Well, no. The NVPTX backend is right at the bottom of Tier 3 support with a lot of asterisks. To compile to PTX, you have to use a specific nightly build (2018-04-10) and you have to use Xargo to cross-compile the core library. You have to install a bunch of extra LLVM tools to link together different crates (which may involve compiling them from source). Once you fight through all of that, rustc frequently produces an invalid PTX file or just crashes and you have to guess why. It’s… not great.

accel is still best-in-class here, but that’s not saying much. They’ve forked the Rust compiler to improve PTX support and made a tool to install their custom compiler into your rustup toolchains. Unfortunately, that tool only works on Linux. The documentation is poor, and even getting it to work on Linux requires digging into the source code to decipher mysterious error messages.

There are Rust bindings for many CUDA libraries like CuBLAS, but these are also abandoned.

CUDA in Rust needs a lot of work to catch up to CUDA in C.

Higher-Level Libraries

There are a number of libraries seeking to provide higher-level interfaces to the GPU.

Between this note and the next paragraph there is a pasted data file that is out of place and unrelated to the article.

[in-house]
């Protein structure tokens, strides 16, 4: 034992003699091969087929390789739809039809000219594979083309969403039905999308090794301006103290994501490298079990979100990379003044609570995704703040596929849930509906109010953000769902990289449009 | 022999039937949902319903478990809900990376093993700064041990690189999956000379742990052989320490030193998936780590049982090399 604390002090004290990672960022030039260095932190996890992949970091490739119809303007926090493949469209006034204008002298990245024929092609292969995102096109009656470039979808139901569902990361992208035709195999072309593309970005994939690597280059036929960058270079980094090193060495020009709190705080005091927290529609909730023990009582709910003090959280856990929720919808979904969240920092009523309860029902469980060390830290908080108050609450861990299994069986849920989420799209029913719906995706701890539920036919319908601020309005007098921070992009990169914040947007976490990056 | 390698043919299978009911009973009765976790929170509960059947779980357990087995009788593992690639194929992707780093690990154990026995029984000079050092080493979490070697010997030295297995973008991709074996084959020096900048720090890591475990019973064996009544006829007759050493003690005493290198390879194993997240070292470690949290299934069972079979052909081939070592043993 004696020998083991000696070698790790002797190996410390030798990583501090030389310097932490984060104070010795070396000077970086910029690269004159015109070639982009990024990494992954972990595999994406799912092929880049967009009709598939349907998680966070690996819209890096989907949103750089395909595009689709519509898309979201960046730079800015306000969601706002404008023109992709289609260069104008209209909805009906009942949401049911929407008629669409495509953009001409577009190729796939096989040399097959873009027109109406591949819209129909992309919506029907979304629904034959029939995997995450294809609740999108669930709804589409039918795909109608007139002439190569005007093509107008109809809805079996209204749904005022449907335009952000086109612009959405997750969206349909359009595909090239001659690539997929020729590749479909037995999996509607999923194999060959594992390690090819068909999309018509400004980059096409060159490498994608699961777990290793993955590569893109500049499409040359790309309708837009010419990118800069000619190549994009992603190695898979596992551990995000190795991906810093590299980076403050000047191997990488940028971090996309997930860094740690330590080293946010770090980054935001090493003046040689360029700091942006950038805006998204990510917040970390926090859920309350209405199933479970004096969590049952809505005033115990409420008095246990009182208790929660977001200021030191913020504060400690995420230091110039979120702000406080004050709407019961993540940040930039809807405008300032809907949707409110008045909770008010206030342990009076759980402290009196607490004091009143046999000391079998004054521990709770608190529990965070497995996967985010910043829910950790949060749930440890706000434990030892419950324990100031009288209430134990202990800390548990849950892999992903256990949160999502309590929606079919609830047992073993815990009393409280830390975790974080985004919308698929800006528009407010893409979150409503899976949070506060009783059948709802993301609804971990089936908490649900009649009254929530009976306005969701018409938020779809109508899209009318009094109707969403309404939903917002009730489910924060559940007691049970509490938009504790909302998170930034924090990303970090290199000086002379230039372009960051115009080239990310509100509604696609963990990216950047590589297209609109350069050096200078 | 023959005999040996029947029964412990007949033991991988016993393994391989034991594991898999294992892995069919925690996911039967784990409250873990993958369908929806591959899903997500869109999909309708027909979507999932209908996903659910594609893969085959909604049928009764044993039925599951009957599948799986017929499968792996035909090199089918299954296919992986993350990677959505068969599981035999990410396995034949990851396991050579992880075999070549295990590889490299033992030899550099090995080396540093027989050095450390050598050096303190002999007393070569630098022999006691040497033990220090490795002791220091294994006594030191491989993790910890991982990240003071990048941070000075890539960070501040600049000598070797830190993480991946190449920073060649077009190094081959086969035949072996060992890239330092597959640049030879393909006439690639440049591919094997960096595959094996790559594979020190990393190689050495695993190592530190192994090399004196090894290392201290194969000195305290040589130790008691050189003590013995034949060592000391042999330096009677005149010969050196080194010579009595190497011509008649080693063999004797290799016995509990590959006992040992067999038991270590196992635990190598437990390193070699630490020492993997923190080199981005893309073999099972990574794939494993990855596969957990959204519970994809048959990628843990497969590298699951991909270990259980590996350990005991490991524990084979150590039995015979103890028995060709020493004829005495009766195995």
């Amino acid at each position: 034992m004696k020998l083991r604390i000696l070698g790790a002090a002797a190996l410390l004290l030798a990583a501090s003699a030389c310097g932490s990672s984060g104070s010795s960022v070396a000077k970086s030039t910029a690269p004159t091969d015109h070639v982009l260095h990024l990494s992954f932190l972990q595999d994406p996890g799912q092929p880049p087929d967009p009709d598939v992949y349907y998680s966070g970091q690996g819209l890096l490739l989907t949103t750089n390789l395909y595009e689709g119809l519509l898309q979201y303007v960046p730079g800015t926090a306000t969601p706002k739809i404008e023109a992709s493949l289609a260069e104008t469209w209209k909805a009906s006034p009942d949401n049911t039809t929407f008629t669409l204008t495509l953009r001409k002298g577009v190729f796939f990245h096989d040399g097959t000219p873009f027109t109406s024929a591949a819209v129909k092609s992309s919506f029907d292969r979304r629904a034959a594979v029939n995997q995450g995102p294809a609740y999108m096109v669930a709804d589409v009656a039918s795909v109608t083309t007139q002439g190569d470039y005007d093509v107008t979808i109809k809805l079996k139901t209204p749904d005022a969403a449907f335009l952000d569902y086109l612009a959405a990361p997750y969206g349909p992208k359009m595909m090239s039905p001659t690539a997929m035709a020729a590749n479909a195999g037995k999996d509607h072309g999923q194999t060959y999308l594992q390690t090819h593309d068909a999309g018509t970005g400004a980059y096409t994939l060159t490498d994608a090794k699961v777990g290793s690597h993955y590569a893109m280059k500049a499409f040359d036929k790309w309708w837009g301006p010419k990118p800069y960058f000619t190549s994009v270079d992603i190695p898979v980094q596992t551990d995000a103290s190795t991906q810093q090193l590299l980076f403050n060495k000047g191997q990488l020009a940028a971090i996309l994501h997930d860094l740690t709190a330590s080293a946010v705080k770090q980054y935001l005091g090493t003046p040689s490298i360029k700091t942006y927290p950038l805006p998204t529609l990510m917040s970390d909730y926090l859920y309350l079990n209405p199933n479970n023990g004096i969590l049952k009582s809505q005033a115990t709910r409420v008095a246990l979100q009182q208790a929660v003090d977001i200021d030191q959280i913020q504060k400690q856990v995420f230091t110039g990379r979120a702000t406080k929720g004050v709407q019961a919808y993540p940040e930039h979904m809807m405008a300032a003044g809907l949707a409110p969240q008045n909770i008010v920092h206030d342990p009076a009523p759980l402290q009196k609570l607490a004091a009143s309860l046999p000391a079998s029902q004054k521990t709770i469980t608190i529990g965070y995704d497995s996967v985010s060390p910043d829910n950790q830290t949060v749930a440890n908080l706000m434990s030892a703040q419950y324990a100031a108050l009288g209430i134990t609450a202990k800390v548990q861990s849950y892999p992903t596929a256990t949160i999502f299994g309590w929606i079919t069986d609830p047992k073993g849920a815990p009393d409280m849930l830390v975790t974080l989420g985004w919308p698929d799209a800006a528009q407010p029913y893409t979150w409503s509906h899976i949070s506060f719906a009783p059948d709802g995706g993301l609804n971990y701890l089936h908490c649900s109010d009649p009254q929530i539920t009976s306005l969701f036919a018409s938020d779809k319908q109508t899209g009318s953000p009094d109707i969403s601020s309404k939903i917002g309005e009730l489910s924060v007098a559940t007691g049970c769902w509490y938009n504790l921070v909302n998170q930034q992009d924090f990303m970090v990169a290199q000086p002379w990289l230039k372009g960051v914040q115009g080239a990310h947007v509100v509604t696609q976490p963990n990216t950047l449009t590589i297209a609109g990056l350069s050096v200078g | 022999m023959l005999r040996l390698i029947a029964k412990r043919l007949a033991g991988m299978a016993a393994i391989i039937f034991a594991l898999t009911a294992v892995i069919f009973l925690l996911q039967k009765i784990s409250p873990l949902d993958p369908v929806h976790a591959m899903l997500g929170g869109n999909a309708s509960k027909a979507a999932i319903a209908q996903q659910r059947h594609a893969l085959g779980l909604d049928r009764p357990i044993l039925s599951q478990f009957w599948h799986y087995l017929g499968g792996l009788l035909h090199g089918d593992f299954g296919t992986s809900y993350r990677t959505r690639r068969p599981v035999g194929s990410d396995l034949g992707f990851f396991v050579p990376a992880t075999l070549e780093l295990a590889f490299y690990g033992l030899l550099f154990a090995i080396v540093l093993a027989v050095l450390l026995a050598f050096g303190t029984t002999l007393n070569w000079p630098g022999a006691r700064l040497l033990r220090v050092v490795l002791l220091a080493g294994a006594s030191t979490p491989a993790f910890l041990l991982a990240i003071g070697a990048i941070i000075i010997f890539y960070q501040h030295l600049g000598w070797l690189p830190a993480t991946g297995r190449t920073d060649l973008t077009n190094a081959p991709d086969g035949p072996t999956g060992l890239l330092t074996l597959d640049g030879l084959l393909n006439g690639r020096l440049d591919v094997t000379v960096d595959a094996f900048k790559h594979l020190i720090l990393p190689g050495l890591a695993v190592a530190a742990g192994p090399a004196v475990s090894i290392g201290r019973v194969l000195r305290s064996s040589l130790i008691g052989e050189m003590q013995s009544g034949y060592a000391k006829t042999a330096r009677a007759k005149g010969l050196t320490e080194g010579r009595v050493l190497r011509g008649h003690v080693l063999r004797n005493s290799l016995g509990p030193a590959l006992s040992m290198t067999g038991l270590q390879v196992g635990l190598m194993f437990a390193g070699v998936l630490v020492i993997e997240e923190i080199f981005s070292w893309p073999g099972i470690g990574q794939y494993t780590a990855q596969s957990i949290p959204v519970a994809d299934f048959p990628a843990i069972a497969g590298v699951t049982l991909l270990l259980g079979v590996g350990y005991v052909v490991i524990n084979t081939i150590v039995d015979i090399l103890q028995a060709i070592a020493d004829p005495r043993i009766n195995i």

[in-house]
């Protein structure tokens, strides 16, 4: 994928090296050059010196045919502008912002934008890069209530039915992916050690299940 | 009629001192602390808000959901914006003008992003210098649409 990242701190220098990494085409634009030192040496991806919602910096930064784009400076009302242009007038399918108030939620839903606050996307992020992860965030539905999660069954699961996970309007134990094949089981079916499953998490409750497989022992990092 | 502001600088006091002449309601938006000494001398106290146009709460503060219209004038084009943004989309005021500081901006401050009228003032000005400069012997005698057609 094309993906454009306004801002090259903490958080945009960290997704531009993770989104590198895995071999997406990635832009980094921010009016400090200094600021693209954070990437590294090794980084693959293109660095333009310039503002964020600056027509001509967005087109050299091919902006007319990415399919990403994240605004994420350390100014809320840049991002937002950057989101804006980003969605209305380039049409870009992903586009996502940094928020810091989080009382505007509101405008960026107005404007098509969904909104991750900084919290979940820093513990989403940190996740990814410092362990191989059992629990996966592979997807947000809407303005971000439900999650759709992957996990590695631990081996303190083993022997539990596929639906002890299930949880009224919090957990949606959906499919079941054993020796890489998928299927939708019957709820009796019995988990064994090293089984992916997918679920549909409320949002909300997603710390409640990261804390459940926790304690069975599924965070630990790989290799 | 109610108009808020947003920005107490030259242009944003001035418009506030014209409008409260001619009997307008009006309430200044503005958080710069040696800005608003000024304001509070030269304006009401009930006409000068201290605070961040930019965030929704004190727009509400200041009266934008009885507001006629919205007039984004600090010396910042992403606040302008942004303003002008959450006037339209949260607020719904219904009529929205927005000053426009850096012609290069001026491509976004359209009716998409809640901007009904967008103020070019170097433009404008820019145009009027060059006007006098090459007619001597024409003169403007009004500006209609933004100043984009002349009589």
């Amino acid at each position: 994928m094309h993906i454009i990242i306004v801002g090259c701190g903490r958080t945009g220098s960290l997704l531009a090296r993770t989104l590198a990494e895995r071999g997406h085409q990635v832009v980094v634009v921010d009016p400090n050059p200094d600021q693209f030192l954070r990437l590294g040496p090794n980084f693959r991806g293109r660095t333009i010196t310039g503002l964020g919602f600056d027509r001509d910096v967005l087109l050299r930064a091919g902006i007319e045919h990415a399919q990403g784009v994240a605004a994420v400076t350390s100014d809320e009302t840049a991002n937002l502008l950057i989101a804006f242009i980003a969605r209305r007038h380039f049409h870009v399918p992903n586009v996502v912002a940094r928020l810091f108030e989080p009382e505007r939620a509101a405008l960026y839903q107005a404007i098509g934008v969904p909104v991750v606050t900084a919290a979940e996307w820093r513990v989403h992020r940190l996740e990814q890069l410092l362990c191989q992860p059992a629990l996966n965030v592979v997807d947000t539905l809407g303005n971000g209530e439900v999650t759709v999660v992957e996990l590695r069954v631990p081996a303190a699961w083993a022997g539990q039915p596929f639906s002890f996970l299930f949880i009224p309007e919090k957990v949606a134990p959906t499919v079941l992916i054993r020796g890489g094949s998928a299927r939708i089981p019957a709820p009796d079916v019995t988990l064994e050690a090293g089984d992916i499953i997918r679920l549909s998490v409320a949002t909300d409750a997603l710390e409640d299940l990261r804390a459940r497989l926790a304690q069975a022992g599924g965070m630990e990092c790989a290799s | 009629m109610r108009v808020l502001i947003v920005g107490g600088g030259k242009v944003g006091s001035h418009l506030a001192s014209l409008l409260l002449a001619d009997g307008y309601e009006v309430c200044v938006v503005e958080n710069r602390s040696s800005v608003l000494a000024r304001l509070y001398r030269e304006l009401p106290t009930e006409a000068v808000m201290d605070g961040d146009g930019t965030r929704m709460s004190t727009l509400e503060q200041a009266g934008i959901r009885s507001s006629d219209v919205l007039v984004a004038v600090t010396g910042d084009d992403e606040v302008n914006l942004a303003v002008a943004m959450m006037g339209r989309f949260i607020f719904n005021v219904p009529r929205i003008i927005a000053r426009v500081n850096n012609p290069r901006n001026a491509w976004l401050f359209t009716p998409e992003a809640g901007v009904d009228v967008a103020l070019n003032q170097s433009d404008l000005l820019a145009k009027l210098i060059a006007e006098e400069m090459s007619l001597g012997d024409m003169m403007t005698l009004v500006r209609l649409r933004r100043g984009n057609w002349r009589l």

The oldest is Collenchyma, which came out of Leaf AI and focuses on neural networks. It was completely abandoned along with Leaf. A fork called Parenchyma was created, which changed a lot of Collenchyma’s API and claims to be under active development. There hasn’t been a Git commit in six months. It’s probably abandoned as well, and remaining users are unable to compile it on the latest nightly compiler builds.

The other big one is arrayfire-rust, which is a Rust binding to ArrayFire. This is attached to ArrayFire LLC, so it has some corporate backing and probably won’t be totally abandoned. Unlike Parenchyma, it has some activity in the last few months. ArrayFire provides the ability to create and fill arrays of values and then apply pre-baked operations to them. If you want lower-level control to get that last bit of performance, or if your problem doesn’t fit their model, then I think you’re out of luck. I’m skeptical of claims that it’s portable across OpenCL, CUDA and CPUs. The performance characteristics of CPUs are so different from those of GPUs that it will be difficult to get optimal performance on both.